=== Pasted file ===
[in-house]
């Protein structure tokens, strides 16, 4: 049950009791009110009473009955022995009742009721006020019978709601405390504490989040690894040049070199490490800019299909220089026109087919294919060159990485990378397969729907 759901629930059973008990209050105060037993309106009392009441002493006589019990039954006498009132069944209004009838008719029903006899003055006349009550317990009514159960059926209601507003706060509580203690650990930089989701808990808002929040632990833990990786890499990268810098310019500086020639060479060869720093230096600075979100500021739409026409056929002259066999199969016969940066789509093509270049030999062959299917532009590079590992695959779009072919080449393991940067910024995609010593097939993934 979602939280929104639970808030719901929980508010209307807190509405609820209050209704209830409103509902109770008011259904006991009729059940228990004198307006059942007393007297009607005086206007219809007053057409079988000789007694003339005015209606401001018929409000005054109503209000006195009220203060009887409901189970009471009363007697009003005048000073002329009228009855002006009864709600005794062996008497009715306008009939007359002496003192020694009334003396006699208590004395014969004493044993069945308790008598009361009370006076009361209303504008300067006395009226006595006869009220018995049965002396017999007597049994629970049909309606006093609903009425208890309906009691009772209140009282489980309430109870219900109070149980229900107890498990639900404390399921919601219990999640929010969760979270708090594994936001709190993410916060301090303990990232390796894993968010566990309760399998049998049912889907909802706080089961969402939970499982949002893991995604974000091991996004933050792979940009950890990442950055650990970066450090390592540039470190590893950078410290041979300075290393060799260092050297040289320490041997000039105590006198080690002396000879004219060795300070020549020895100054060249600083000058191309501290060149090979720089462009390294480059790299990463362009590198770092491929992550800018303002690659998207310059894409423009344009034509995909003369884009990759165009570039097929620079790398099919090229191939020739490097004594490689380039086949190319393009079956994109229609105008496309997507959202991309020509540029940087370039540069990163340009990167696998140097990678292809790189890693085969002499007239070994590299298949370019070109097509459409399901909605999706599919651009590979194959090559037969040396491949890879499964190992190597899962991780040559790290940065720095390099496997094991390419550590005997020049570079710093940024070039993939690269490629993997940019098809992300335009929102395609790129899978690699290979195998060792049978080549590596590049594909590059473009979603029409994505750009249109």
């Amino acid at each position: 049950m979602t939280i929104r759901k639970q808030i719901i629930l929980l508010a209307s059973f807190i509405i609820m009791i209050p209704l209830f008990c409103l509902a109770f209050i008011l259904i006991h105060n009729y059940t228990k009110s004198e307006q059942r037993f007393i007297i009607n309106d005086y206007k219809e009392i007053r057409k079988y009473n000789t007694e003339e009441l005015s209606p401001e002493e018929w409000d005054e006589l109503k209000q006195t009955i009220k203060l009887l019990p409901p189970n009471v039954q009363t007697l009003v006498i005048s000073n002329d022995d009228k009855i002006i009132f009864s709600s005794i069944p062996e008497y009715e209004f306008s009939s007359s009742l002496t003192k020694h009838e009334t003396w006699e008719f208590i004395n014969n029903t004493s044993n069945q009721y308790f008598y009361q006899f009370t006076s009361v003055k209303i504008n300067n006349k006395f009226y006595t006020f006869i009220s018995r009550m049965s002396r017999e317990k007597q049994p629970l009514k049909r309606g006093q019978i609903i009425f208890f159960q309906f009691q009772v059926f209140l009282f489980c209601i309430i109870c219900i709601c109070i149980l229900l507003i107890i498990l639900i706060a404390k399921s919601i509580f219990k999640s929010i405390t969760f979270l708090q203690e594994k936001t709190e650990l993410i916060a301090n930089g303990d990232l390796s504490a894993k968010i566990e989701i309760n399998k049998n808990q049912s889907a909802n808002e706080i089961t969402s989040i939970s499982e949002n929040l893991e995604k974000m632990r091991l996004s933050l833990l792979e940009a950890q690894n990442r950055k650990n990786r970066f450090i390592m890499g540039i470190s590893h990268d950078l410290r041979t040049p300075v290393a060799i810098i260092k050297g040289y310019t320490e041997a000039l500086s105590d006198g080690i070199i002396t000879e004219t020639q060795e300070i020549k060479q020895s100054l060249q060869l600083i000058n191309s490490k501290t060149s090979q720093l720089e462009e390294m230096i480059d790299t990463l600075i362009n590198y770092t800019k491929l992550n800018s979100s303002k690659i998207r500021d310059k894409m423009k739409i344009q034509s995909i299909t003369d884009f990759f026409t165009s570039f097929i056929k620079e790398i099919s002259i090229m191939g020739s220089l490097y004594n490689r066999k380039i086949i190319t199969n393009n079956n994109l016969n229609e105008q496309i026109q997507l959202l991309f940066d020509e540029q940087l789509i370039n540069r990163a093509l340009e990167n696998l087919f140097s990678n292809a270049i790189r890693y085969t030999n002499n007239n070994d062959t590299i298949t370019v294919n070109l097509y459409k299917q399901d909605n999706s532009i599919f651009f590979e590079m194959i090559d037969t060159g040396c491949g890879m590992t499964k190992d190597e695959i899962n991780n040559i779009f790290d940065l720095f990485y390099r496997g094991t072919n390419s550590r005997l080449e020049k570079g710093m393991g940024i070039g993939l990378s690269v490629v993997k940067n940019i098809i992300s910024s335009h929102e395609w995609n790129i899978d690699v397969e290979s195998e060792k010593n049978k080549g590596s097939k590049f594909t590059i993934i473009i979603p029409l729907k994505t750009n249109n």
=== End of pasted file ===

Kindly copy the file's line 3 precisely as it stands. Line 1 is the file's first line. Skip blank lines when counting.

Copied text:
């Amino acid at each position: 049950m979602t939280i929104r759901k639970q808030i719901i629930l929980l508010a209307s059973f807190i509405i609820m009791i209050p209704l209830f008990c409103l509902a109770f209050i008011l259904i006991h105060n009729y059940t228990k009110s004198e307006q059942r037993f007393i007297i009607n309106d005086y206007k219809e009392i007053r057409k079988y009473n000789t007694e003339e009441l005015s209606p401001e002493e018929w409000d005054e006589l109503k209000q006195t009955i009220k203060l009887l019990p409901p189970n009471v039954q009363t007697l009003v006498i005048s000073n002329d022995d009228k009855i002006i009132f009864s709600s005794i069944p062996e008497y009715e209004f306008s009939s007359s009742l002496t003192k020694h009838e009334t003396w006699e008719f208590i004395n014969n029903t004493s044993n069945q009721y308790f008598y009361q006899f009370t006076s009361v003055k209303i504008n300067n006349k006395f009226y006595t006020f006869i009220s018995r009550m049965s002396r017999e317990k007597q049994p629970l009514k049909r309606g006093q019978i609903i009425f208890f159960q309906f009691q009772v059926f209140l009282f489980c209601i309430i109870c219900i709601c109070i149980l229900l507003i107890i498990l639900i706060a404390k399921s919601i509580f219990k999640s929010i405390t969760f979270l708090q203690e594994k936001t709190e650990l993410i916060a301090n930089g303990d990232l390796s504490a894993k968010i566990e989701i309760n399998k049998n808990q049912s889907a909802n808002e706080i089961t969402s989040i939970s499982e949002n929040l893991e995604k974000m632990r091991l996004s933050l833990l792979e940009a950890q690894n990442r950055k650990n990786r970066f450090i390592m890499g540039i470190s590893h990268d950078l410290r041979t040049p300075v290393a060799i810098i260092k050297g040289y310019t320490e041997a000039l500086s105590d006198g080690i070199i002396t000879e004219t020639q060795e300070i020549k060479q020895s100054l060249q060869l600083i000058n191309s490490k501290t060149s090979q720093l720089e462009e390294m230096i480059d790299t990463l600075i362009n590198y770092t800019k491929l992550n800018s979100s303002k690659i998207r500021d310059k894409m423009k739409i344009q034509s995909i299909t003369d884009f990759f026409t165009s570039f097929i056929k620079e790398i099919s002259i090229m191939g020739s220089l490097y004594n490689r066999k380039i086949i190319t199969n393009n079956n994109l016969n229609e105008q496309i026109q997507l959202l991309f940066d020509e540029q940087l789509i370039n540069r990163a093509l340009e990167n696998l087919f140097s990678n292809a270049i790189r890693y085969t030999n002499n007239n070994d062959t590299i298949t370019v294919n070109l097509y459409k299917q399901d909605n999706s532009i599919f651009f590979e590079m194959i090559d037969t060159g040396c491949g890879m590992t499964k190992d190597e695959i899962n991780n040559i779009f790290d940065l720095f990485y390099r496997g094991t072919n390419s550590r005997l080449e020049k570079g710093m393991g940024i070039g993939l990378s690269v490629v993997k940067n940019i098809i992300s910024s335009h929102e395609w995609n790129i899978d690699v397969e290979s195998e060792k010593n049978k080549g590596s097939k590049f594909t590059i993934i473009i979603p029409l729907k994505t750009n249109n």